Section 1031 of the Internal Revenue Code allows for the deferral of gain on the disposal of business or investment property if the proceeds are re-invested in similar property and the transaction otherwise qualifies as a like-kind exchange. To qualify as a like-kind exchange, both the relinquished property and the replacement property must be held for use in a trade, business or for investment purposes. Determining what constitutes ‘held for use in a trade, business or for investment purposes’ has been a considerable source of contention between the Franchise Tax Board (FTB) and taxpayers over the last few years. This dispute has manifested in several cases involving like-kind exchanges structured as so-called “Swap and Drop” transactions.

In a typical “Swap and Drop” transaction, the taxpayer contributes the replacement property and/or proceeds from the sale of the relinquished property to a lower-tier LLC or partnership. This type of structure may be preferred when there are partners who would like to sell their shares of the relinquished property and other partners who would like to continue their tax-deferred investment in another property. Simply buying out the partners is generally not feasible because the partnership would likely have to refinance the original property to obtain the necessary cash for the buyout. Since like-kind exchanges require that the value of the replacement property be greater than or equal to the value of the relinquished property, the remaining partners would have to contribute additional cash or risk receiving a taxable boot in the exchange transaction, diminishing the benefits of entering into a tax-deferred exchange.

The FTB has previously taken the position that Section 1031 exchanges structured as a “Swap and Drop” transaction do not qualify for tax-deferred treatment because it views the transaction as an exchange of real property for intangible personal property (i.e. partnership interests, which are specifically excluded from the types of property eligible for tax deferral under Section 1031). The FTB has also argued that the “Swap and Drop” transaction precludes taxpayers from the requisite holding of the replacement property for use in a trade or business or for investment purposes because of the transitory nature of the replacement property’s ownership prior to its transfer to the lower-tier LLC or partnership.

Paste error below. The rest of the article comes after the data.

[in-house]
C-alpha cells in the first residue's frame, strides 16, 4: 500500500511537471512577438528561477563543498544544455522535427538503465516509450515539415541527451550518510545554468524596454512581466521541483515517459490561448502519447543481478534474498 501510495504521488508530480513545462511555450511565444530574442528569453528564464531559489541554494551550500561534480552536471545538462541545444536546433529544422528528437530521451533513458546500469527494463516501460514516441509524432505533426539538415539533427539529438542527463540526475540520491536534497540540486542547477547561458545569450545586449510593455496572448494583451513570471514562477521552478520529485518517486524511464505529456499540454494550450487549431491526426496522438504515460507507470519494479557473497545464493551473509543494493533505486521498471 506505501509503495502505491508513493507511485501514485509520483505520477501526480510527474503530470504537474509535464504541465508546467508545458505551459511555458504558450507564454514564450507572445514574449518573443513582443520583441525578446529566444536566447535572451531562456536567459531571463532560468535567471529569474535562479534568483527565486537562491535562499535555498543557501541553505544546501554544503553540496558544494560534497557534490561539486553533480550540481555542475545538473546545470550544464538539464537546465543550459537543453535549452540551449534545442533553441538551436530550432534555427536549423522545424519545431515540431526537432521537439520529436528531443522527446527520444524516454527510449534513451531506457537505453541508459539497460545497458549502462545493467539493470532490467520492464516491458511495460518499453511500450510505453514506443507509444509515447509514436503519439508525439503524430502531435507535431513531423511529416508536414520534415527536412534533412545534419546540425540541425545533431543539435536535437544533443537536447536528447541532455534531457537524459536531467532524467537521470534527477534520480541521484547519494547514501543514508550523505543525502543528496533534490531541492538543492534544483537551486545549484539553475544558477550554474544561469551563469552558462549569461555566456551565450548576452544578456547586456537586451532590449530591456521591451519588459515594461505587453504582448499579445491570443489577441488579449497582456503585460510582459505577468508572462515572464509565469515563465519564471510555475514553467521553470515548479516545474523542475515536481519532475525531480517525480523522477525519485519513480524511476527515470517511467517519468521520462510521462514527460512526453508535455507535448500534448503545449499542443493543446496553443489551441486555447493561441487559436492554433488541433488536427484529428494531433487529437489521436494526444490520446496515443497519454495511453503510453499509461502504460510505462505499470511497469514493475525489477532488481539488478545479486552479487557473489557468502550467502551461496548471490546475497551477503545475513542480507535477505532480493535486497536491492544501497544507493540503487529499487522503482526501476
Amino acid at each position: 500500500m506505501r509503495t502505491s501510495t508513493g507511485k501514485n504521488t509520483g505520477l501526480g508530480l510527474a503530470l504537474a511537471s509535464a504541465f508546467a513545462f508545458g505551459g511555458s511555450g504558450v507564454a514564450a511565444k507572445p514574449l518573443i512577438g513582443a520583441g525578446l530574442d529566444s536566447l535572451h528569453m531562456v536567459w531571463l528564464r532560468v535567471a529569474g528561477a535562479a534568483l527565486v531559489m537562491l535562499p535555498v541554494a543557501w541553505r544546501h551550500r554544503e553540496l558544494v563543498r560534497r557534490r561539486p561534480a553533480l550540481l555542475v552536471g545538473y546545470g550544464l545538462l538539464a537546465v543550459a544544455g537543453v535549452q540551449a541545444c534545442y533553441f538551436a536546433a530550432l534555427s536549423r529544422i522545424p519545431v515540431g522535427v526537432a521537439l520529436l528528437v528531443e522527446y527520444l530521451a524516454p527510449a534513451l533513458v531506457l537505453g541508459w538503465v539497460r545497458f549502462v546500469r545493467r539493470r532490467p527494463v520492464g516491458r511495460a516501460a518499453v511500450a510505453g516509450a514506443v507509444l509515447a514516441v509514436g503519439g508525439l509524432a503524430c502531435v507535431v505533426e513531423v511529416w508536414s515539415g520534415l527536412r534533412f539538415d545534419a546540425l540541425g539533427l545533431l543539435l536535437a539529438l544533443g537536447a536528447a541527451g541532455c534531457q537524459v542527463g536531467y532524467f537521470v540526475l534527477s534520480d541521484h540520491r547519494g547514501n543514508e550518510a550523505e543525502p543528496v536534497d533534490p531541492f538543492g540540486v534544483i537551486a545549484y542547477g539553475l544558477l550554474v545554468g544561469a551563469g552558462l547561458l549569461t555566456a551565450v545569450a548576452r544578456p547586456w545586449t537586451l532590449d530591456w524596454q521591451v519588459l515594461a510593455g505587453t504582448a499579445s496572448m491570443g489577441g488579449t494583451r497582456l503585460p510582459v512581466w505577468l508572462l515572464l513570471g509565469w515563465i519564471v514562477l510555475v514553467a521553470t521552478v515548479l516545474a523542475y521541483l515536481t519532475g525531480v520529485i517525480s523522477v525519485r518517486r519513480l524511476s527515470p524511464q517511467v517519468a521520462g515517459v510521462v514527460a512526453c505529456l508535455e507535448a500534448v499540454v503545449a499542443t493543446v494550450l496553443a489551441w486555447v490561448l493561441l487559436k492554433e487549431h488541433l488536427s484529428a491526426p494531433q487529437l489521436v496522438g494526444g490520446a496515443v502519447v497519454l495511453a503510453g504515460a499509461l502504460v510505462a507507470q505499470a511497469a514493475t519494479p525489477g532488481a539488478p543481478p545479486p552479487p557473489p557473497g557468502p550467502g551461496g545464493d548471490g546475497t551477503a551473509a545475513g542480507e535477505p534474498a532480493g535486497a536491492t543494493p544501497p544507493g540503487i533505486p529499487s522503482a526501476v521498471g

However, the Board of Equalization (BOE) recently held that a Section 1031 exchange structured as a “Swap and Drop” transaction did, in fact, qualify for tax-deferred treatment*. In Appeal of Rago Development Corp., the corporation exchanged real property for TIC interests in replacement properties consisting of developed and undeveloped parcels. The taxpayer was required by its lender to consolidate its TIC interests in the developed parcels into a single purpose LLC within seven months of purchasing the properties. The FTB contended that the transaction did not qualify for tax-deferred treatment because the taxpayer failed to hold the replacement properties for use in a trade or business or for investment purposes and that the step transaction doctrine should be applied to recast the transaction as the taxpayers having received partnership interests in the LLC rather than real property as their replacement property. The BOE dismissed these arguments and held that the transaction was a bona fide continuation of the taxpayer’s investment in real property. Accordingly, the BOE held that the transaction was a valid exchange under Section 1031 and qualified for tax-deferred treatment.

The FTB has been aggressively auditing like-kind exchange transactions over the last few years. This decision, while not precedential, will impact several ongoing appeals under consideration. The BOE’s decision should provide some level of comfort for taxpayers engaging in “Swap and Drop” transactions. Please contact your SLD advisor for additional information at 415.397.4444.

* Appeal of Rago Development Corp., 2015-SBE-001, dated June 23, 2015.